You investigated the types of tax pros and have determined which one best fits your needs.
Now it's time to get specific and check out the guy or gal you want to hire to do your taxes.
Today's Daily Tax Tip offers some suggestions on how to do just that.
Make sure the pro is registered: Individuals who prepare 1040s for pay now must meet Internal Revenue Service requirements for federal tax return preparers. Once they pass the IRS test, they will be designated as Registered Tax Return Preparers (RTRP).
The RTRP rule is waived for attorneys, certified public accountants and enrolled agents, who meet standards set by their respective professional organizations. But if you aren't hiring one of these tax pros, then make sure the person you will pay to do your taxes is a RTRP.
Who's complaining? Check your state's board of accountancy for CPAs, your state's bar association for attorneys or the IRS Office of Professional Responsibility for Enrolled Agents.If your state licenses or registers tax preparers, contact that regulatory office, too, for possible complaints or comments. And don't forget the Better Business Bureau.
Membership matters: Does your tax preparer belong to professional organizations? Professional groups usually require their members to follow a code of ethics and participate in continuing education programs.
On the clock: April 15 is the big tax day, but tax tasks don't end there so you'll want to make sure your tax preparer will be around whenever you need help. If you need to file an amended return or the IRS has some questions, you'll want your tax pro around.
Seek a tax nag: Reputable tax preparers want answers and lots of them. And if you don't provide them, they will ask and ask and ask yet again, for answers to questions that determine your tax break qualifications, as well as for receipts and other proof that you're eligible to claim deductions and credits.
Remember, it's always better to provide your tax pro, who's working for your tax benefit, with answers than it is to face the same questions from an IRS examiner.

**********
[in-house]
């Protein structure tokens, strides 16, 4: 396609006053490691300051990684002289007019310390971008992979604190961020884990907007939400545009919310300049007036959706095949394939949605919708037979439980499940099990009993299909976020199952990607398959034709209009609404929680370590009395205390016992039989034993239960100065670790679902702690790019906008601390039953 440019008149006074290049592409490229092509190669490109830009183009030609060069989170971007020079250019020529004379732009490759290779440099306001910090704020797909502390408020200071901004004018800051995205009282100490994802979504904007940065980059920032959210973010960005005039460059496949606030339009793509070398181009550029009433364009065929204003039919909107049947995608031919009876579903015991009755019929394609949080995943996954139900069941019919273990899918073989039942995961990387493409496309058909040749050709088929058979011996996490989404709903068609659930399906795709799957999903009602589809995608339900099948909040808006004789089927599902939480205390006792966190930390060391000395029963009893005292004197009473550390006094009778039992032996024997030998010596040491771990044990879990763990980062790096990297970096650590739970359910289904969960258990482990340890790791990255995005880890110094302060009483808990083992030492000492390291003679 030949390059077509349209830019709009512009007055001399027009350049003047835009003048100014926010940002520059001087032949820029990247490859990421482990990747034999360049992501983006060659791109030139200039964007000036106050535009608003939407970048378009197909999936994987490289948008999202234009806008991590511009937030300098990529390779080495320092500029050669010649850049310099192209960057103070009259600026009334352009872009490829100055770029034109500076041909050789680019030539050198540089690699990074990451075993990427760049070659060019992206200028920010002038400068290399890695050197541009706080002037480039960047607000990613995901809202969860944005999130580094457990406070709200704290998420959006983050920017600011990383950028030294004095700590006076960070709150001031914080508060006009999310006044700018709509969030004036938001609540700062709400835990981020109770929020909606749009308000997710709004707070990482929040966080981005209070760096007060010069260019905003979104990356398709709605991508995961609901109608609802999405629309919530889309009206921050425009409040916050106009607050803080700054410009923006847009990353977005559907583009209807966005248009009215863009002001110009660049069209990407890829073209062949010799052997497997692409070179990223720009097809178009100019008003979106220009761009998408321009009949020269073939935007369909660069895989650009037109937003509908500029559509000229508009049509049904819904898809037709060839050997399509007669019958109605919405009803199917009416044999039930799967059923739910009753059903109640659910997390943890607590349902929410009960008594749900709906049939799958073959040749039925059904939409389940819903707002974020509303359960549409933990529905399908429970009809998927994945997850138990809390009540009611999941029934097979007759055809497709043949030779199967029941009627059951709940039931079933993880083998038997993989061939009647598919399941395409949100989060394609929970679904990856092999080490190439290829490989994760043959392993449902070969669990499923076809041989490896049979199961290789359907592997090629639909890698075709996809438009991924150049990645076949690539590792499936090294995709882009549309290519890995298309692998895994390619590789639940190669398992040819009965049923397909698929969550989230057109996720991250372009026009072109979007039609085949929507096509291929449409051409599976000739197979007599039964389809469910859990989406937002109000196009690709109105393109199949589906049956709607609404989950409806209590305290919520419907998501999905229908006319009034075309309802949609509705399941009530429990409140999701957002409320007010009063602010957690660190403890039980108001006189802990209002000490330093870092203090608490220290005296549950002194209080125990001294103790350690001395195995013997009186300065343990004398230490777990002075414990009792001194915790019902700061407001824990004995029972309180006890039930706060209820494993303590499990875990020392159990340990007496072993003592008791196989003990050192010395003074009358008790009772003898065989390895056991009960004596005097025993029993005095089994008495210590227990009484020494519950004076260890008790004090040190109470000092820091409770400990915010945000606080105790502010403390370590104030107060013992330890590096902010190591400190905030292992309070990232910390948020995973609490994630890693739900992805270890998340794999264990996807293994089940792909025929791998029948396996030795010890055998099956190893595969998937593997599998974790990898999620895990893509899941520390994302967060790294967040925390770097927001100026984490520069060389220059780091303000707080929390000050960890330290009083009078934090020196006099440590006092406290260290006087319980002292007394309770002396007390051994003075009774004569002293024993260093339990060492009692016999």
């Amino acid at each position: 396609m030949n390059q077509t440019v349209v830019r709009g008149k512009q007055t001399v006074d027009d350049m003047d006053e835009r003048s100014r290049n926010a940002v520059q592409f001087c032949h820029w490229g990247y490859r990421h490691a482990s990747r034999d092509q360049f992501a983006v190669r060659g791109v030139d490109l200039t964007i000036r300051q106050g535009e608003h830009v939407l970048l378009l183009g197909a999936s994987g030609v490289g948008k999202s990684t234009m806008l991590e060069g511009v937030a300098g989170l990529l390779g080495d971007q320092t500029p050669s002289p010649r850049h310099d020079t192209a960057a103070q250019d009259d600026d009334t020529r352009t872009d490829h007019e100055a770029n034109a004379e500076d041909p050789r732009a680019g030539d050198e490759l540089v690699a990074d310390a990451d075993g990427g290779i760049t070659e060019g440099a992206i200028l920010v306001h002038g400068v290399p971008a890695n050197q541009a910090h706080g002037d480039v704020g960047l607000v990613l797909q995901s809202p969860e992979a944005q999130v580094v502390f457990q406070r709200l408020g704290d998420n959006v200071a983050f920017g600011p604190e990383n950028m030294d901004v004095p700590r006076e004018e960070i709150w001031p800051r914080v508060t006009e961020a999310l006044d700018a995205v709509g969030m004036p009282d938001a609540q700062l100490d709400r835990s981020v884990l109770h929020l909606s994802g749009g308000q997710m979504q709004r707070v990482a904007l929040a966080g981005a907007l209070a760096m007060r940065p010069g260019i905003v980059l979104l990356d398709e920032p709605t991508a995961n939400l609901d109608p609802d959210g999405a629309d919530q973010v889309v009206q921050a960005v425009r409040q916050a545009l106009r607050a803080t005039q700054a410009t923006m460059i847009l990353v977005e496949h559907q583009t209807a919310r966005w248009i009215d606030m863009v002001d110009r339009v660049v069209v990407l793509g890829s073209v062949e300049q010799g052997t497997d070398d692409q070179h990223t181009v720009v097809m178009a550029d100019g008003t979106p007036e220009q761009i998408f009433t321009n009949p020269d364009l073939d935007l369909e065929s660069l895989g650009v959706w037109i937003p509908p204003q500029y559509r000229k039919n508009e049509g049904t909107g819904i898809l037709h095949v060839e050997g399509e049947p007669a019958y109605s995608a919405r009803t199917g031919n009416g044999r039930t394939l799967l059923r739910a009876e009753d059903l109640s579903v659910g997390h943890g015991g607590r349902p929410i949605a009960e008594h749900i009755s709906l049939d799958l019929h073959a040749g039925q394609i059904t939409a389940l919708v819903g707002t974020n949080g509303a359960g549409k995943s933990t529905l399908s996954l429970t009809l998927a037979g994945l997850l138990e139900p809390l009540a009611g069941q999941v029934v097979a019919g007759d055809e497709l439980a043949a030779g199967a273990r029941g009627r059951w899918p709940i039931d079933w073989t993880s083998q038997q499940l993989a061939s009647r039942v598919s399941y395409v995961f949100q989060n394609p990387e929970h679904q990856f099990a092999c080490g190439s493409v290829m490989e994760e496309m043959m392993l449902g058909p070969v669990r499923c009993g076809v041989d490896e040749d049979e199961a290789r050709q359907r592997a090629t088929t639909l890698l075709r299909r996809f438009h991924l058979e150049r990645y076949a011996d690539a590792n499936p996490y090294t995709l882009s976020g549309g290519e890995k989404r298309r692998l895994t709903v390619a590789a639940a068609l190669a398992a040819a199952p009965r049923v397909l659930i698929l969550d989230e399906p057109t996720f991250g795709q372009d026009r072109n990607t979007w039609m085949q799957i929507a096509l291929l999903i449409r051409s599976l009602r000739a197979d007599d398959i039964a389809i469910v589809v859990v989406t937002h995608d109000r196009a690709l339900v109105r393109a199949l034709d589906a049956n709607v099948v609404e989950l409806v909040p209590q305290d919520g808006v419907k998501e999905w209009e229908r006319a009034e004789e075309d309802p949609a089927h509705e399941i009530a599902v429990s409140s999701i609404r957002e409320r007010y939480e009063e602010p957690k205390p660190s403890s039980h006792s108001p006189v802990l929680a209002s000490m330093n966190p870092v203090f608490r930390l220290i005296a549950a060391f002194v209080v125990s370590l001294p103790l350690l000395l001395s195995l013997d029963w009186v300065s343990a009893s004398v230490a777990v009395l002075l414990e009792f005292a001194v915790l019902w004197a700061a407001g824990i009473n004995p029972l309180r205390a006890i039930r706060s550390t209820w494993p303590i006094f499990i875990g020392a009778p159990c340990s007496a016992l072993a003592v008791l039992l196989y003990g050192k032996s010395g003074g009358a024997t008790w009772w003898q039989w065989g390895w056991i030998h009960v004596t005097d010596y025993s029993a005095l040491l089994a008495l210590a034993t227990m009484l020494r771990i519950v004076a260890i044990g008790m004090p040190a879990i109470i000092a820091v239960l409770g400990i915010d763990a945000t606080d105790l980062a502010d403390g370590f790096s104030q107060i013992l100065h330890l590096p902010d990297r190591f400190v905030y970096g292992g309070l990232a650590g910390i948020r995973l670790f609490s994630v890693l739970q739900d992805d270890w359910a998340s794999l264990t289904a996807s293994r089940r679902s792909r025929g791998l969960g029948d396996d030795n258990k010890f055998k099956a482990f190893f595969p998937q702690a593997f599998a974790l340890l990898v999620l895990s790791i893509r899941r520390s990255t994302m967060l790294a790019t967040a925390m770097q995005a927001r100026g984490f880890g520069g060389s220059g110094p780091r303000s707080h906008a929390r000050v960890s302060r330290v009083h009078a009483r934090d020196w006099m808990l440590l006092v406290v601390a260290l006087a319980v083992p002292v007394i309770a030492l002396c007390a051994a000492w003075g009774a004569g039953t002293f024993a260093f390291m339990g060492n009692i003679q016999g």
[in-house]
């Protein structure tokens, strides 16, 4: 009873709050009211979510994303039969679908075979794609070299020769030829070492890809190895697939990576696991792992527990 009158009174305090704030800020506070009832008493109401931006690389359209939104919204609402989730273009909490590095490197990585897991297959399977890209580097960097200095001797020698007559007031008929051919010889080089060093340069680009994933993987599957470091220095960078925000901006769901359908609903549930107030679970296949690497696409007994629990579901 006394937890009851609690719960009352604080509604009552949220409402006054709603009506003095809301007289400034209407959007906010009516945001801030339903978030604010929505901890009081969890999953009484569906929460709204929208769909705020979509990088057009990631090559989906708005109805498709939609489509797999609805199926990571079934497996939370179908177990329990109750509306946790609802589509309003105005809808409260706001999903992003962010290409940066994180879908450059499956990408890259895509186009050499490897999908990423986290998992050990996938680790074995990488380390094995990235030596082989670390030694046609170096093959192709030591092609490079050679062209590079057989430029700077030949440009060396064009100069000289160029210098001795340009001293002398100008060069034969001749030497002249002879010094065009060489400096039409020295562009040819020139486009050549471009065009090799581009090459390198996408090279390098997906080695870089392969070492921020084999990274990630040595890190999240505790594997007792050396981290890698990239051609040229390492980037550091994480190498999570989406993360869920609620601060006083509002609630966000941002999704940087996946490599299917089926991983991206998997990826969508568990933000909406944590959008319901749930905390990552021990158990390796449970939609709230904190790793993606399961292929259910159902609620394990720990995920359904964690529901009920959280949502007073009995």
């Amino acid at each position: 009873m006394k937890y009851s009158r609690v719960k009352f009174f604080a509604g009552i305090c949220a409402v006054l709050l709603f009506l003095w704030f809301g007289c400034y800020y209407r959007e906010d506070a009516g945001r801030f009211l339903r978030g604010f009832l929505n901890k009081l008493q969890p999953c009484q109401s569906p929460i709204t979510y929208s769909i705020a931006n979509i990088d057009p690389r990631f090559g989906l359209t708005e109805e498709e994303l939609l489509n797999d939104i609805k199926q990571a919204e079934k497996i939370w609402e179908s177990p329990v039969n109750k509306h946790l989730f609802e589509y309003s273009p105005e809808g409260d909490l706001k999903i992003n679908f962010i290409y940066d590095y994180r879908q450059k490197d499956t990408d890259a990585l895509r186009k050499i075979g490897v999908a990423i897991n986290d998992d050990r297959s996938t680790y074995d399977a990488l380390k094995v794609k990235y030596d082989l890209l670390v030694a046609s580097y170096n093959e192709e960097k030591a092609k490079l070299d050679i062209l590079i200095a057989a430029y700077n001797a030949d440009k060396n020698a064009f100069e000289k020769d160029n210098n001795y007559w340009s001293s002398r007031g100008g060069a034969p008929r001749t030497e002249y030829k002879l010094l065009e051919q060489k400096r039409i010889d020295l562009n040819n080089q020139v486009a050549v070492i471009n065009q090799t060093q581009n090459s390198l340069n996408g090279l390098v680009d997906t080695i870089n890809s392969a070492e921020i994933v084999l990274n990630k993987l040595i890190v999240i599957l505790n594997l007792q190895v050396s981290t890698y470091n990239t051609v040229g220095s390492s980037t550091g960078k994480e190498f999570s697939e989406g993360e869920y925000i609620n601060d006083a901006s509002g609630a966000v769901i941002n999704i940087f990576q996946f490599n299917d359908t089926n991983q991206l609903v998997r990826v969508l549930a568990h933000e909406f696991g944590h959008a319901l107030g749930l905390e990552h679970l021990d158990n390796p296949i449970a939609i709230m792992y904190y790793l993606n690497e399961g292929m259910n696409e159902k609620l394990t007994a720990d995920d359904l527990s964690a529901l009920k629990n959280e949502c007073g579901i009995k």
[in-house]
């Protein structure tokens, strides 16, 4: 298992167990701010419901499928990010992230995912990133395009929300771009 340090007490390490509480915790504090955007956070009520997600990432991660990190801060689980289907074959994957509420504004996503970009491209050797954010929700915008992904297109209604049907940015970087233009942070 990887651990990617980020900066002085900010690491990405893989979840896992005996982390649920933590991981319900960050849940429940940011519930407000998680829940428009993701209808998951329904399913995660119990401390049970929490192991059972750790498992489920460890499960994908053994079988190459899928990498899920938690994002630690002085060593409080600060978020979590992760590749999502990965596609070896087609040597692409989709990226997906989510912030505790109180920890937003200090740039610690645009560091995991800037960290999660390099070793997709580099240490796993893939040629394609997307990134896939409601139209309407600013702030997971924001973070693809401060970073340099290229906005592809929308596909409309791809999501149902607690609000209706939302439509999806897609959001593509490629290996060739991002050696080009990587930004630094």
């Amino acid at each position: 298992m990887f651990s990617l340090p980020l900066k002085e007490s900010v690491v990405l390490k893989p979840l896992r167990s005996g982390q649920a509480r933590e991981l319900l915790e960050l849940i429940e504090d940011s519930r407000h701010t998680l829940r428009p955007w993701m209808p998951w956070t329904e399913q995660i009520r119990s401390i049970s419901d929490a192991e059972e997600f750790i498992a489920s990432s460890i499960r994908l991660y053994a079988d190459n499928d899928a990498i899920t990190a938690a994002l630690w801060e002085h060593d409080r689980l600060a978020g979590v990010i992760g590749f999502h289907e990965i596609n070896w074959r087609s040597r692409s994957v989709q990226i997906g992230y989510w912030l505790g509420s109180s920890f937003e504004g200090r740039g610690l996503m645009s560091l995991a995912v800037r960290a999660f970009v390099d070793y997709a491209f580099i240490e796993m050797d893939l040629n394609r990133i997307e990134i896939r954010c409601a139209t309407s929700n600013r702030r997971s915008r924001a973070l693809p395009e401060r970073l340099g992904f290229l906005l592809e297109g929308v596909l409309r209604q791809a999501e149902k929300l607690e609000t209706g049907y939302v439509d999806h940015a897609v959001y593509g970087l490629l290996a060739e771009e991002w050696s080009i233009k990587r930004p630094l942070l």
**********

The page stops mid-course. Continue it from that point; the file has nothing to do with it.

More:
Sharing your taxes: Will your tax pro actually be doing your taxes, or will a junior associate in the firm be filling out your forms? If so, make sure that the people who will working on your taxes also meet your needs and standards. And if personal service is important to you, you might want to go with a smaller tax office or a sole proprietor.
Get the fee facts: Does the tax preparer you're about to hire base his or her fee on the size of your refund? Then get another tax pro. Such a fee structure could be a tip-off that tax claims will be aggressive in order to get you more refund money just so the preparer can make more, too.
Also avoid preparers who promise you a larger refund than other tax pros. If your returns are prepared correctly, the tax and refund numbers by all should be essentially the same.
And never go with a tax pro who wants you to sign a blank return. Never sign a tax document before it is completed and then not until you've read it carefully and understand the entries.
Remember, when you sign your 1040 you the taxpayer are responsible for what's on it regardless of who fills out the return and transmits it to the IRS.
Most tax professionals are honest and provide quality service. But as with any consumer transaction, it's up to you to hire the best professional.
So take the time to thoroughly check out your tax preparer.
Photo © Stephen Uber / Uberphotos / iStock
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